Her friend recommends something else: “I think you should just go use someone . . . practise not caring about his feelings.” And so she dutifully trots off, contacts an old friend, and uses him for the purposes of cold, loveless sex. It’s not much of a solution, really. BDSM sex rarely provides any lasting solace to the characters of these stories, many of which end with a depressing thump as the participants come back down to earth, following their sexual adventure, and find their lives and relationships to be just as dysfunctional as they were before. 

Sometimes, as in Alexander Chee’s story, characters find that afterwards they’re unable to even look a sexual partner in the eye: “I sent him an email, he sent one back, we even ran into each other at the gym. It was hard to speak.” It seems that while BDSM may provide a “complex, psychologically rich act of communication”, it is not necessarily a positive one.

Roxane Gay: Feminist fantasy

The gender politics are also deeply troubling. In her story, the influential feminist writer Roxane Gay writes about a man who takes pleasure in slapping his wife, strangling her with a belt, and scarring her back with a razor blade. By the end of the story — surprise, surprise — we discover that the man is in fact trans, which supposedly transforms the nature of the couple’s abusive sex. 

It remains a simulation of domestic violence, but with a rejigging of the genitals involved, and this — we are asked to believe — makes all the difference. Nevertheless, it is hard to wipe away the image of a man choking his wife with a belt, and dismaying to read a feminist like Gay fantasising about such a scenario.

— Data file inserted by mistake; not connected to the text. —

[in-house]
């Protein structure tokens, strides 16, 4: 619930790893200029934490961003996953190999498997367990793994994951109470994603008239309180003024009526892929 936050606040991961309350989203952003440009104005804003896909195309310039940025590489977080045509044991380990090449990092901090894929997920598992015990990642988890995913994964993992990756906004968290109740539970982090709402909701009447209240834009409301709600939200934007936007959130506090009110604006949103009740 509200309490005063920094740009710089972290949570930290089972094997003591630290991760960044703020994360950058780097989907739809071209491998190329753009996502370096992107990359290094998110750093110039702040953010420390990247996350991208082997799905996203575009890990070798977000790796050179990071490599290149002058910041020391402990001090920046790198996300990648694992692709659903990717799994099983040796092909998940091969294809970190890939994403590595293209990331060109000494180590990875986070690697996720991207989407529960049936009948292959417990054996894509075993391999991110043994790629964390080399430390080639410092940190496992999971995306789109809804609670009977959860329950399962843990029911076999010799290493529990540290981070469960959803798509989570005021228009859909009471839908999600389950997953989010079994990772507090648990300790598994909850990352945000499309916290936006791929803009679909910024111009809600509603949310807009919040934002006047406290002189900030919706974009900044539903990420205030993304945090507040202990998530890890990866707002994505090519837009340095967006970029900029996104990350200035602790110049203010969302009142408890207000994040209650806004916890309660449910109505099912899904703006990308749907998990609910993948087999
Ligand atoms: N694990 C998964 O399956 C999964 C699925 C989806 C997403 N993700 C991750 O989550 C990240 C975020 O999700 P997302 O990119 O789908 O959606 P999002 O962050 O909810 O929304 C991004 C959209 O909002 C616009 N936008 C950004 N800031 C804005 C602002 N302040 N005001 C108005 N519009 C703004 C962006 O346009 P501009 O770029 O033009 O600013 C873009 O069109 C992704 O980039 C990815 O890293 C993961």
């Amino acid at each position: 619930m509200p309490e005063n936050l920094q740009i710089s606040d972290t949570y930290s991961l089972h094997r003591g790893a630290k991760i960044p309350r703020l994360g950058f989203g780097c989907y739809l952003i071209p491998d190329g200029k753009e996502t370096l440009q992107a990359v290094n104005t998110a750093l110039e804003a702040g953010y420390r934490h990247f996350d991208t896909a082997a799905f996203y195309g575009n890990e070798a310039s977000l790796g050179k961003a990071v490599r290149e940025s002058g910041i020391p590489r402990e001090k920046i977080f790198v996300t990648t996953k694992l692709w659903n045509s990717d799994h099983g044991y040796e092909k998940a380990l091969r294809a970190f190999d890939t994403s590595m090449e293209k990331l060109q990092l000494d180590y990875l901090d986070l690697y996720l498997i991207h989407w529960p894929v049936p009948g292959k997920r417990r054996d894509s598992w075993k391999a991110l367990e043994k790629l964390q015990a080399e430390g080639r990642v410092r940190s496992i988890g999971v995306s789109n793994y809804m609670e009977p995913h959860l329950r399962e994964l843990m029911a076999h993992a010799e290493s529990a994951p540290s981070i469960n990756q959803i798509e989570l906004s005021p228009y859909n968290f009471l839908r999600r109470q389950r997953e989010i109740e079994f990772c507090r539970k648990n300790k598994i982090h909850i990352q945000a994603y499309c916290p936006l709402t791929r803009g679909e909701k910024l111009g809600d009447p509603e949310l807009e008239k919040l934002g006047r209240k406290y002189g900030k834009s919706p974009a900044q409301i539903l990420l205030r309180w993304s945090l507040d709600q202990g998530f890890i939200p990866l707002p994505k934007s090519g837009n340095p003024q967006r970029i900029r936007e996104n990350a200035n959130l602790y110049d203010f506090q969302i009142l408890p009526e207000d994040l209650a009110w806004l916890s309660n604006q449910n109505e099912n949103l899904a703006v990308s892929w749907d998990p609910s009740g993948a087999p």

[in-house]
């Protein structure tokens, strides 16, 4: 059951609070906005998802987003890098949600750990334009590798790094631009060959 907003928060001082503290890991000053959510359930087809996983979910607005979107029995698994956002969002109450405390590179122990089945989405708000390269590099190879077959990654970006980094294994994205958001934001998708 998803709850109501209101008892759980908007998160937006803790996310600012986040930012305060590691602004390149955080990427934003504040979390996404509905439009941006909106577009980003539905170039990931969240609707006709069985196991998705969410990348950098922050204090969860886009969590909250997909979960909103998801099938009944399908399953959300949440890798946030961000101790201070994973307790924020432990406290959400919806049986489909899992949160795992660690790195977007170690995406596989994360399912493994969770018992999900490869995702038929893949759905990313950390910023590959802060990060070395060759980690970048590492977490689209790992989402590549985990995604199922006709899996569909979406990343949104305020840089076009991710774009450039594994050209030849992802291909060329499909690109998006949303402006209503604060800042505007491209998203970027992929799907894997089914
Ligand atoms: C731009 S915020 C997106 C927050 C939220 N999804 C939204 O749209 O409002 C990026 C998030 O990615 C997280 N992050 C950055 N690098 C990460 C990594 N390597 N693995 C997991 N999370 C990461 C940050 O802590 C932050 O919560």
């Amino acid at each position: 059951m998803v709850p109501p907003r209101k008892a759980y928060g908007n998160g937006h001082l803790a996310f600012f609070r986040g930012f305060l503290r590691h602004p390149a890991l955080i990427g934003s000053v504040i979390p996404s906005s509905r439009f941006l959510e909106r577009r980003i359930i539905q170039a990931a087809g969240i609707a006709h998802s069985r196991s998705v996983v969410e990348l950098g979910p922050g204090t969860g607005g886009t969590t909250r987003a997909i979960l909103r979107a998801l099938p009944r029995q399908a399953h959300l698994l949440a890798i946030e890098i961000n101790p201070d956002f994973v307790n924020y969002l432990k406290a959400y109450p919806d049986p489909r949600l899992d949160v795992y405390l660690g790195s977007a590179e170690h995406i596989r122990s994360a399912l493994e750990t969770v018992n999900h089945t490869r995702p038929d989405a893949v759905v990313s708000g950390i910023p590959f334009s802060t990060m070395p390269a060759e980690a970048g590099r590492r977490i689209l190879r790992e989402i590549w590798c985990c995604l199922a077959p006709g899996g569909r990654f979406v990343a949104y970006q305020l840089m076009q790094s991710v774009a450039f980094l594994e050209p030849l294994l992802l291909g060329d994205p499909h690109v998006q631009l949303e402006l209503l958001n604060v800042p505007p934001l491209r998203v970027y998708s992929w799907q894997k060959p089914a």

The authors’ biographies include details of a wide range of pronouns and identities, suggesting that this is a group of people keen on challenging gender norms. It’s curious, then, that these stories are obsessed with such monstrously exaggerated forms of femininity and masculinity, orientated entirely around power, cruelty and self-hatred. 

And the result is not even sexy. By laying out in explicit detail the nature of the BDSM experience, any sense of mystery is stripped away, and what’s left turns out to not be seductive at all, but actually rather sad. Without meaning to, this anthology ends up confirming some of the least flattering stereotypes about kinky sex and kinky people. 

Enjoying The Critic online? It's even better in print

Try five issues of Britain’s newest magazine for £10

Critic magazine cover